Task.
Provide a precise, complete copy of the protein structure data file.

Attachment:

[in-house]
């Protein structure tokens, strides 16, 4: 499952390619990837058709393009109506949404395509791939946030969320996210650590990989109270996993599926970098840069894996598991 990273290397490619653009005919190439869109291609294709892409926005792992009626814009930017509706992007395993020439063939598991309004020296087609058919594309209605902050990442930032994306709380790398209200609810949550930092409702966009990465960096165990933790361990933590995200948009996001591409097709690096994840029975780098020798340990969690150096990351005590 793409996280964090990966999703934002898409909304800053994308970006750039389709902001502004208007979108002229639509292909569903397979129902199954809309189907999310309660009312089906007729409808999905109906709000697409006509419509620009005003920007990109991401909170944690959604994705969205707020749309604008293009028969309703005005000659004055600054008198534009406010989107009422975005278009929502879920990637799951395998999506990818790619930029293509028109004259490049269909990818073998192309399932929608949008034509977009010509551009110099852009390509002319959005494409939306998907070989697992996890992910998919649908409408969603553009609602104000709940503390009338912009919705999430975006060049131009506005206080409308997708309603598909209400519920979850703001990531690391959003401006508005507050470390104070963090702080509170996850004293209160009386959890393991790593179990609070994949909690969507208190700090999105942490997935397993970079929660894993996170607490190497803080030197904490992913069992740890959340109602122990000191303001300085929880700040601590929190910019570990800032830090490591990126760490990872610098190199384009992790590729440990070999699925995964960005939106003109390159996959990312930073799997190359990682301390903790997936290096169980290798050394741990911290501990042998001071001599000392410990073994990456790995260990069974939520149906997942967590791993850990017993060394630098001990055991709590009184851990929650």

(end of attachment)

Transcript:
[in-house]
């Protein structure tokens, strides 16, 4: 499952390619990837058709393009109506949404395509791939946030969320996210650590990989109270996993599926970098840069894996598991 990273290397490619653009005919190439869109291609294709892409926005792992009626814009930017509706992007395993020439063939598991309004020296087609058919594309209605902050990442930032994306709380790398209200609810949550930092409702966009990465960096165990933790361990933590995200948009996001591409097709690096994840029975780098020798340990969690150096990351005590 793409996280964090990966999703934002898409909304800053994308970006750039389709902001502004208007979108002229639509292909569903397979129902199954809309189907999310309660009312089906007729409808999905109906709000697409006509419509620009005003920007990109991401909170944690959604994705969205707020749309604008293009028969309703005005000659004055600054008198534009406010989107009422975005278009929502879920990637799951395998999506990818790619930029293509028109004259490049269909990818073998192309399932929608949008034509977009010509551009110099852009390509002319959005494409939306998907070989697992996890992910998919649908409408969603553009609602104000709940503390009338912009919705999430975006060049131009506005206080409308997708309603598909209400519920979850703001990531690391959003401006508005507050470390104070963090702080509170996850004293209160009386959890393991790593179990609070994949909690969507208190700090999105942490997935397993970079929660894993996170607490190497803080030197904490992913069992740890959340109602122990000191303001300085929880700040601590929190910019570990800032830090490591990126760490990872610098190199384009992790590729440990070999699925995964960005939106003109390159996959990312930073799997190359990682301390903790997936290096169980290798050394741990911290501990042998001071001599000392410990073994990456790995260990069974939520149906997942967590791993850990017993060394630098001990055991709590009184851990929650």